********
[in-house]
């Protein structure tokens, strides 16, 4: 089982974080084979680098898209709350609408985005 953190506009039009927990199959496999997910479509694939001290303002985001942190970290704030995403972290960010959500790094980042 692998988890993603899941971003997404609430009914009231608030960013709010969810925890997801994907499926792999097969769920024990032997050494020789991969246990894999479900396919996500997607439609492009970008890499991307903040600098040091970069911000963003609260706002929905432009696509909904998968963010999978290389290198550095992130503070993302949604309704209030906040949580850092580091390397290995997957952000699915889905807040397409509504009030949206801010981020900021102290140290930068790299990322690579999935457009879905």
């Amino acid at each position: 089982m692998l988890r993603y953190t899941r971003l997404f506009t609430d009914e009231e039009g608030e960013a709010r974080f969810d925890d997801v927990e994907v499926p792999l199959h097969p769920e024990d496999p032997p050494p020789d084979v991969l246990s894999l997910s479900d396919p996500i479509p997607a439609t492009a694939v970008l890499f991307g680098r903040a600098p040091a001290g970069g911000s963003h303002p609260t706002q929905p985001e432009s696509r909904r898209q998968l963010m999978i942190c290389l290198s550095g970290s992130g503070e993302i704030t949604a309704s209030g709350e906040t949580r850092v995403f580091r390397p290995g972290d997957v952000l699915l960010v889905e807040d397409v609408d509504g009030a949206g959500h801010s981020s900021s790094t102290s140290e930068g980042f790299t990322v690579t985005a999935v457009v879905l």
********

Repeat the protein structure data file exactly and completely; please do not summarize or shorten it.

[in-house]
């Protein structure tokens, strides 16, 4: 089982974080084979680098898209709350609408985005 953190506009039009927990199959496999997910479509694939001290303002985001942190970290704030995403972290960010959500790094980042 692998988890993603899941971003997404609430009914009231608030960013709010969810925890997801994907499926792999097969769920024990032997050494020789991969246990894999479900396919996500997607439609492009970008890499991307903040600098040091970069911000963003609260706002929905432009696509909904998968963010999978290389290198550095992130503070993302949604309704209030906040949580850092580091390397290995997957952000699915889905807040397409509504009030949206801010981020900021102290140290930068790299990322690579999935457009879905």
């Amino acid at each position: 089982m692998l988890r993603y953190t899941r971003l997404f506009t609430d009914e009231e039009g608030e960013a709010r974080f969810d925890d997801v927990e994907v499926p792999l199959h097969p769920e024990d496999p032997p050494p020789d084979v991969l246990s894999l997910s479900d396919p996500i479509p997607a439609t492009a694939v970008l890499f991307g680098r903040a600098p040091a001290g970069g911000s963003h303002p609260t706002q929905p985001e432009s696509r909904r898209q998968l963010m999978i942190c290389l290198s550095g970290s992130g503070e993302i704030t949604a309704s209030g709350e906040t949580r850092v995403f580091r390397p290995g972290d997957v952000l699915l960010v889905e807040d397409v609408d509504g009030a949206g959500h801010s981020s900021s790094t102290s140290e930068g980042f790299t990322v690579t985005a999935v457009v879905l």